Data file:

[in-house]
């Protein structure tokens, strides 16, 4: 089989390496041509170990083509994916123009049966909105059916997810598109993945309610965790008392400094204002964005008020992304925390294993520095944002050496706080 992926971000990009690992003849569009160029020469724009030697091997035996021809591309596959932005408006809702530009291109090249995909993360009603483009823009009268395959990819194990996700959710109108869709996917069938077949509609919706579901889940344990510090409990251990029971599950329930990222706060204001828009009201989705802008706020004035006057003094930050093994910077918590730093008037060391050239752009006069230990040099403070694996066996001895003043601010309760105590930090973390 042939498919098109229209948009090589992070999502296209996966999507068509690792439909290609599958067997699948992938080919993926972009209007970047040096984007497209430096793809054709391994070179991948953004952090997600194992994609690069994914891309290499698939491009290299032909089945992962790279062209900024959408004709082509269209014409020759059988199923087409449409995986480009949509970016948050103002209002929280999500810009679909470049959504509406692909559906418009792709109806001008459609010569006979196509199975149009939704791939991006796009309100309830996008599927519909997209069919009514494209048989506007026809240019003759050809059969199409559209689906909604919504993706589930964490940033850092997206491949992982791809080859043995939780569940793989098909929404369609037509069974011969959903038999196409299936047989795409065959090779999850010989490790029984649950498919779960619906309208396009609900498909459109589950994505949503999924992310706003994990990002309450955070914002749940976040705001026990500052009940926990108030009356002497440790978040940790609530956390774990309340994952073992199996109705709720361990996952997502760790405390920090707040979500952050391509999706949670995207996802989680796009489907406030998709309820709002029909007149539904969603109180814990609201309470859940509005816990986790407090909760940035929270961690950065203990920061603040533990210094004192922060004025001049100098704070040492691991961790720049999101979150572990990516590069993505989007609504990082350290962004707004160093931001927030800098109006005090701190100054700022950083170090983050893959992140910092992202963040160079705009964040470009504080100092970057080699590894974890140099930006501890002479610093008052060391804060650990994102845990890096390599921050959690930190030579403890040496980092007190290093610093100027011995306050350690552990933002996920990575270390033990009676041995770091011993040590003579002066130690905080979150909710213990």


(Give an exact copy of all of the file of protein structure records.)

[in-house]
């Protein structure tokens, strides 16, 4: 089989390496041509170990083509994916123009049966909105059916997810598109993945309610965790008392400094204002964005008020992304925390294993520095944002050496706080 992926971000990009690992003849569009160029020469724009030697091997035996021809591309596959932005408006809702530009291109090249995909993360009603483009823009009268395959990819194990996700959710109108869709996917069938077949509609919706579901889940344990510090409990251990029971599950329930990222706060204001828009009201989705802008706020004035006057003094930050093994910077918590730093008037060391050239752009006069230990040099403070694996066996001895003043601010309760105590930090973390 042939498919098109229209948009090589992070999502296209996966999507068509690792439909290609599958067997699948992938080919993926972009209007970047040096984007497209430096793809054709391994070179991948953004952090997600194992994609690069994914891309290499698939491009290299032909089945992962790279062209900024959408004709082509269209014409020759059988199923087409449409995986480009949509970016948050103002209002929280999500810009679909470049959504509406692909559906418009792709109806001008459609010569006979196509199975149009939704791939991006796009309100309830996008599927519909997209069919009514494209048989506007026809240019003759050809059969199409559209689906909604919504993706589930964490940033850092997206491949992982791809080859043995939780569940793989098909929404369609037509069974011969959903038999196409299936047989795409065959090779999850010989490790029984649950498919779960619906309208396009609900498909459109589950994505949503999924992310706003994990990002309450955070914002749940976040705001026990500052009940926990108030009356002497440790978040940790609530956390774990309340994952073992199996109705709720361990996952997502760790405390920090707040979500952050391509999706949670995207996802989680796009489907406030998709309820709002029909007149539904969603109180814990609201309470859940509005816990986790407090909760940035929270961690950065203990920061603040533990210094004192922060004025001049100098704070040492691991961790720049999101979150572990990516590069993505989007609504990082350290962004707004160093931001927030800098109006005090701190100054700022950083170090983050893959992140910092992202963040160079705009964040470009504080100092970057080699590894974890140099930006501890002479610093008052060391804060650990994102845990890096390599921050959690930190030579403890040496980092007190290093610093100027011995306050350690552990933002996920990575270390033990009676041995770091011993040590003579002066130690905080979150909710213990």